05/06/2010 - All depends on the wind. Just as Ireland’s travellers anxiously await news of the shifting winds, so too with the coastal communities of the Gulf of Mexico. Oil still gushes unchecked from 1,500 metres beneath the sea since the huge Deepwater Horizon rig sank into the gulf on April 20th. To date, however, winds have kept the enormous slick off shore. Although the capping of one of the three oil pipe breaches by BP and the window of fairer weather have raised some hopes, the potential for disaster remains.
The National Oceanic and Atmospheric Administration has estimated the well is spewing some 5,000 barrels of oil a day. At that rate, the spill would exceed Alaska’s 1989 Exxon Valdez accident by the third week of June. And long before it reaches the shore the oil is already causing huge damage. Some 40 per cent of America’s fish catch comes out of the gulf, and its deeper water harbours 10 species of threatened sharks, six of endangered turtles, manatees, whales and innumerable fish. Christopher Mann of the Pew Environment Group, warns that “the iconic images of oiled seabirds are just the tip of the iceberg, because oil spills affect life up and down the food chain.”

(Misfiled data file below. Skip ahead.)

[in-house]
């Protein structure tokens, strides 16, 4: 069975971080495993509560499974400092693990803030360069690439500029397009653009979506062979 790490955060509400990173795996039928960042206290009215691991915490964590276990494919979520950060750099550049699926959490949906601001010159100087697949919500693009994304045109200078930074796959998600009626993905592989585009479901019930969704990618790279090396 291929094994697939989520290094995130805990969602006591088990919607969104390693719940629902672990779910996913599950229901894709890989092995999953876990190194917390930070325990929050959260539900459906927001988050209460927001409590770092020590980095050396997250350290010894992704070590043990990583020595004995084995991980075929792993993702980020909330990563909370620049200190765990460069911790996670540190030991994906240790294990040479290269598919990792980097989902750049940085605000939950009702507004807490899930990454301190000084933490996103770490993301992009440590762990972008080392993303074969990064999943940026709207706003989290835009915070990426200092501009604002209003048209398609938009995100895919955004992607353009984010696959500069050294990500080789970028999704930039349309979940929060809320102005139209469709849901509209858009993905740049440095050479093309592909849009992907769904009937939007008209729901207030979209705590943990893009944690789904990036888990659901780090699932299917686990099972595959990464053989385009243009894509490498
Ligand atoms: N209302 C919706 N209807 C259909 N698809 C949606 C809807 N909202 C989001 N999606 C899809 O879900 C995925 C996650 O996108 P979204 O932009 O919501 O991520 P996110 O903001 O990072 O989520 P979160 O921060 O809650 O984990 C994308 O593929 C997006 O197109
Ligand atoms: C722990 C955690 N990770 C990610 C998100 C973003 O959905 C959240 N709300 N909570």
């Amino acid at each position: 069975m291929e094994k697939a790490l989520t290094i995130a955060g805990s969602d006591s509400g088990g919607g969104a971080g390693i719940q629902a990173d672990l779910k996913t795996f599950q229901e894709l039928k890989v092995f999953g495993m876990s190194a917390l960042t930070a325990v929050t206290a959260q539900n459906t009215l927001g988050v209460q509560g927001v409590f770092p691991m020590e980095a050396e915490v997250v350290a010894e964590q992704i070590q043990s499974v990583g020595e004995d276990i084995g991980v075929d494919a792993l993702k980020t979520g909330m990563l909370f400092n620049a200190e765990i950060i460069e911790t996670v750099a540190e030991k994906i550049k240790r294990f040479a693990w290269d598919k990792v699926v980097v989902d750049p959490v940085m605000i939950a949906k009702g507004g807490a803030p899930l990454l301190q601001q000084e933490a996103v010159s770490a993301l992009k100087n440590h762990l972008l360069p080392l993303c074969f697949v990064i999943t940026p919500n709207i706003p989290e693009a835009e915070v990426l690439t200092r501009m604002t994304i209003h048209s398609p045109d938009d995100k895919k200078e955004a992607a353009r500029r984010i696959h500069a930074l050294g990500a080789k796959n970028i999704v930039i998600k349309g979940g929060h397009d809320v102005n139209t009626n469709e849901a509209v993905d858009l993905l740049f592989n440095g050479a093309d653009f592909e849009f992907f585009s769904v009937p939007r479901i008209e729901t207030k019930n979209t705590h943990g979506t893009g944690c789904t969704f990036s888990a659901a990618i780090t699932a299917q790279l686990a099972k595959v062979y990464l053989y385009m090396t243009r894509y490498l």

Read the full article Oil Spill in Louisiana on The Irish Times' Web site